10369716_10152419163025680_8780666349921226071_nWhat is it? The skins pigment is produced by a specific skin cell, the melanocyte. This pigment, called melanin, is responsible for our skin, eye and hair colour, but it also acts as a natural sunscreen. That’s why you tan in summer. Hyper-pigmentation is caused by excess production of melanin. This is generally triggered by sun damage & inflammation, but certain medications & hormones can also be a cause. Sun damage can result in age spots, but pregnancy or certain contraceptives can also be a trigger.

How is it caused?  accumulated oxidative stress over the years leads to damaged pigment cells. They are still functional but in an abnormal manner, causing an overproduction of pigment. Unfortunately if pigment shows on the surface, there is even more trouble hidden beneath your skin. This is why I use the latest in skin diagnosis equipment, which utilises technology to make many things visible including pigment.

How to prevent the onset? Pigmentation can be prevented by the daily application of products that inhibit tyrosinase, an enzyme that controls the production of melanin. Keeping the integrity of the skin intact at all times and avoiding excessively peeling the skin is also vital to preventing pigmentation. Peeling interferes with the skins protection mechanism and increases sensitivity. It is a proven fact that an impaired skin will show signs of inflammation, which will increase ageing and age spots. That’s why my product & treatment philosophy is based on corneotherapy. This is the science of maintaining and improving skin barrier function, thus preventing hyper-pigmentation & premature ageing.

Always cover up and use sunscreen. Try not to expose too much skin and be sure to wear a broad brimmed hat and large sunglasses to cover your skin from the harsh rays of the sun. The less direct sun exposure equates to the reduced risk of pigmentation.

Ingredients which can treat? Keep in mind there is truly no easy fix for this condition, if anyone tells you there is – quite frankly they are telling untruths. The first and most important step is to prevent the formation of further pigmentation & repair an impaired skin barrier. If your skin shows diffused redness, you will have an impaired barrier. This needs immediate attention. Otherwise any hyper-pigmentation treatment will fail, or even worsen the condition.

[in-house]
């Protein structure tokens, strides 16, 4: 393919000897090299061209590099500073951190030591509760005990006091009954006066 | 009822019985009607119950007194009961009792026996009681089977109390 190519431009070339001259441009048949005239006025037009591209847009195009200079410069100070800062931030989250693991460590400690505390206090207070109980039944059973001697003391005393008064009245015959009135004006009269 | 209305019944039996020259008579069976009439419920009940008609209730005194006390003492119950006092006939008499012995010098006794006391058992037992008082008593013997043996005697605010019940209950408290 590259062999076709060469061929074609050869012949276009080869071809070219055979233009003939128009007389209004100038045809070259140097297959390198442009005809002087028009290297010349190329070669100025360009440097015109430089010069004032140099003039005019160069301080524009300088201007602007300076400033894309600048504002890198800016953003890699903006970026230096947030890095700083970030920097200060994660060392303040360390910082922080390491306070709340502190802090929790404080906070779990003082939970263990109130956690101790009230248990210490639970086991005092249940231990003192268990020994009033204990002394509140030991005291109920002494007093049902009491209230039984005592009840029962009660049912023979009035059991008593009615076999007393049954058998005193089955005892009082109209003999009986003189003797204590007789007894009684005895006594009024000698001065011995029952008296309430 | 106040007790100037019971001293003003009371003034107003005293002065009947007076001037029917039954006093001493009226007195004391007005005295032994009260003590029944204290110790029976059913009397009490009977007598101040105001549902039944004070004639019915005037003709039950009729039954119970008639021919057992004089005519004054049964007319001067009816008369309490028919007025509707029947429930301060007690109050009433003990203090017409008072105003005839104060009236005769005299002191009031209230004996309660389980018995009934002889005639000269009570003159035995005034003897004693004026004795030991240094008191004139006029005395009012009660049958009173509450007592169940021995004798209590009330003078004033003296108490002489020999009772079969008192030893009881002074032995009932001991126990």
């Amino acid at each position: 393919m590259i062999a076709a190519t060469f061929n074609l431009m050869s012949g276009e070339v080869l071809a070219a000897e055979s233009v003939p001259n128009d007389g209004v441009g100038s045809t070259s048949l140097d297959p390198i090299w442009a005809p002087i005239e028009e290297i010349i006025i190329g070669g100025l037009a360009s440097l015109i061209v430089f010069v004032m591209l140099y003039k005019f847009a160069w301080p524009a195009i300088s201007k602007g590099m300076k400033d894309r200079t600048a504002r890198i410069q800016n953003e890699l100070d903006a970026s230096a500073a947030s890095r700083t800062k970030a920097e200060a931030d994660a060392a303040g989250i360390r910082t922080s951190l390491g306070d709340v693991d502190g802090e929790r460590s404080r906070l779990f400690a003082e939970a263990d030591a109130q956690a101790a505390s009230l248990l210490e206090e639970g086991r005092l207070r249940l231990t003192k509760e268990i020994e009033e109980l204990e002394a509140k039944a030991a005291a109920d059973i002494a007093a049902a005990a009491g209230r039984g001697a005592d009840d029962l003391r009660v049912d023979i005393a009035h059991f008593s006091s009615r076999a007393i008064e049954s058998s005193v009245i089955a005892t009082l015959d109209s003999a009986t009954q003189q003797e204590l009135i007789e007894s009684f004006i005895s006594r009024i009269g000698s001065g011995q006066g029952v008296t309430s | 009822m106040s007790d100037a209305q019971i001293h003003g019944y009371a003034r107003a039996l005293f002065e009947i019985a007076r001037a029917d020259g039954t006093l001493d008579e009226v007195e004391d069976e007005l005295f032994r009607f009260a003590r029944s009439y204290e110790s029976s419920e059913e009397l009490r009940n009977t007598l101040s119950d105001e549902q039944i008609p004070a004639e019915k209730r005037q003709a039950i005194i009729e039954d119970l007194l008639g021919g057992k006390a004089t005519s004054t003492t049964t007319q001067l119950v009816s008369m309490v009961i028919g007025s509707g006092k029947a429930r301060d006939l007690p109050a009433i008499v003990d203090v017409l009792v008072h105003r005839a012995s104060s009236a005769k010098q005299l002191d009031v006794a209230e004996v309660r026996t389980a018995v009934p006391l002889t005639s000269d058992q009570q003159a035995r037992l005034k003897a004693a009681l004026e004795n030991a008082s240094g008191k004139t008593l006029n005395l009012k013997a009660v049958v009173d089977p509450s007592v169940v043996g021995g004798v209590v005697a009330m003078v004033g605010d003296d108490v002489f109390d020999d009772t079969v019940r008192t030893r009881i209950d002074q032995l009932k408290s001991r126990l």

I focus on ingredients that prevent excessive pigment production working as a melanin suppressor and aiding in breaking up the existing melanin. Ingredients like Vitamin A, Green Tea, Vitamin E to name a few. Another decisive factor for success is a delivery system for active ingredients that will penetrate deep into the skin. My choice is liposomes and nanoparticles which have proven successful in doing so.

Avoid? All products with fragrance or essential oils as they can be photosensitisers and many are known to trigger excess pigment. Only use perfume on your hair or clothes, never directly on your skin & don’t use bleaching agents like hydroquinone as they are toxic chemicals.

Also avoid DIY recommendations which we see on Facebook and in magazines like lemon juice or apple cider vinegar, these have absolutely no effect on melanin production as water soluble substances are unable to penetrate the skin surface. Both are acidic and have a slight peeling effect which is a no, no with hyperpigmentation.

In summary, it is ALL about your barrier function first – optimal skin health is the starting point in the treatment of any pigment condition. This starts with a full Clinical Skin Assessment.

Warm regards

Paula Cliffin

Facialist/Corneotherapist

Certified in Oncology Aesthetics (COA)

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  1. 27/04/2017 at 4:49 AM

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